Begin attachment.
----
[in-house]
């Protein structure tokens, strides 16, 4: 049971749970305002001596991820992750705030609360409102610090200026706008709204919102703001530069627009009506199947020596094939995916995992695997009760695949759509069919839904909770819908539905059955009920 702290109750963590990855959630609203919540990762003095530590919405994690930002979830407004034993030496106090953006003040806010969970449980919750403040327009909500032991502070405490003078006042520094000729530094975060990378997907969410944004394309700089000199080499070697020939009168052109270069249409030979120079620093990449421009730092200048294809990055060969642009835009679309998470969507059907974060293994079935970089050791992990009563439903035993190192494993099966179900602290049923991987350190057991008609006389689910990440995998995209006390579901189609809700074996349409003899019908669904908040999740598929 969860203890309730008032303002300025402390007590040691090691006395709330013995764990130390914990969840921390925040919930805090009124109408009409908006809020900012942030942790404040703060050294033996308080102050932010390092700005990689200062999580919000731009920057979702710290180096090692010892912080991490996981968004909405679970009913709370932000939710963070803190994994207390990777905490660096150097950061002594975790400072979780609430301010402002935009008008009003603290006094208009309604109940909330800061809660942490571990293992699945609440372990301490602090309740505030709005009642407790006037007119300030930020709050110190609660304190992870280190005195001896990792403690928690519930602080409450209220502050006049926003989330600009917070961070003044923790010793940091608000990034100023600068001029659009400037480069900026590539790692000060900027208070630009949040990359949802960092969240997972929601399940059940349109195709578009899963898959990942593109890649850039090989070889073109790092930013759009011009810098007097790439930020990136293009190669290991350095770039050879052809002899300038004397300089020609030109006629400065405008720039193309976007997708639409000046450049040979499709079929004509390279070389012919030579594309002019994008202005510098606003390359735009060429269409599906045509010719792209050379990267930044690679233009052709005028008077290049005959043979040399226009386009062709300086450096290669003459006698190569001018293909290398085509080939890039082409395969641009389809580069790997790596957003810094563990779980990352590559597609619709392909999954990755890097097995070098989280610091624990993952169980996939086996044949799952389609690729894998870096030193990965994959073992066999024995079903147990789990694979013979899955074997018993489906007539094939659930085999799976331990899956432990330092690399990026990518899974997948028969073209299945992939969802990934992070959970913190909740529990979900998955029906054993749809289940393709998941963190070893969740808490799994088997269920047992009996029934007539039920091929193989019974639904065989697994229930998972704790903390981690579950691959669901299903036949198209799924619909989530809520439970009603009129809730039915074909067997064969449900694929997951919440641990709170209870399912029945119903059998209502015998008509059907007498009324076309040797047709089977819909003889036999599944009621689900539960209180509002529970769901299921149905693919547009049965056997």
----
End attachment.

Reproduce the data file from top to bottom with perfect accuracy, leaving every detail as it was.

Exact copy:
[in-house]
């Protein structure tokens, strides 16, 4: 049971749970305002001596991820992750705030609360409102610090200026706008709204919102703001530069627009009506199947020596094939995916995992695997009760695949759509069919839904909770819908539905059955009920 702290109750963590990855959630609203919540990762003095530590919405994690930002979830407004034993030496106090953006003040806010969970449980919750403040327009909500032991502070405490003078006042520094000729530094975060990378997907969410944004394309700089000199080499070697020939009168052109270069249409030979120079620093990449421009730092200048294809990055060969642009835009679309998470969507059907974060293994079935970089050791992990009563439903035993190192494993099966179900602290049923991987350190057991008609006389689910990440995998995209006390579901189609809700074996349409003899019908669904908040999740598929 969860203890309730008032303002300025402390007590040691090691006395709330013995764990130390914990969840921390925040919930805090009124109408009409908006809020900012942030942790404040703060050294033996308080102050932010390092700005990689200062999580919000731009920057979702710290180096090692010892912080991490996981968004909405679970009913709370932000939710963070803190994994207390990777905490660096150097950061002594975790400072979780609430301010402002935009008008009003603290006094208009309604109940909330800061809660942490571990293992699945609440372990301490602090309740505030709005009642407790006037007119300030930020709050110190609660304190992870280190005195001896990792403690928690519930602080409450209220502050006049926003989330600009917070961070003044923790010793940091608000990034100023600068001029659009400037480069900026590539790692000060900027208070630009949040990359949802960092969240997972929601399940059940349109195709578009899963898959990942593109890649850039090989070889073109790092930013759009011009810098007097790439930020990136293009190669290991350095770039050879052809002899300038004397300089020609030109006629400065405008720039193309976007997708639409000046450049040979499709079929004509390279070389012919030579594309002019994008202005510098606003390359735009060429269409599906045509010719792209050379990267930044690679233009052709005028008077290049005959043979040399226009386009062709300086450096290669003459006698190569001018293909290398085509080939890039082409395969641009389809580069790997790596957003810094563990779980990352590559597609619709392909999954990755890097097995070098989280610091624990993952169980996939086996044949799952389609690729894998870096030193990965994959073992066999024995079903147990789990694979013979899955074997018993489906007539094939659930085999799976331990899956432990330092690399990026990518899974997948028969073209299945992939969802990934992070959970913190909740529990979900998955029906054993749809289940393709998941963190070893969740808490799994088997269920047992009996029934007539039920091929193989019974639904065989697994229930998972704790903390981690579950691959669901299903036949198209799924619909989530809520439970009603009129809730039915074909067997064969449900694929997951919440641990709170209870399912029945119903059998209502015998008509059907007498009324076309040797047709089977819909003889036999599944009621689900539960209180509002529970769901299921149905693919547009049965056997």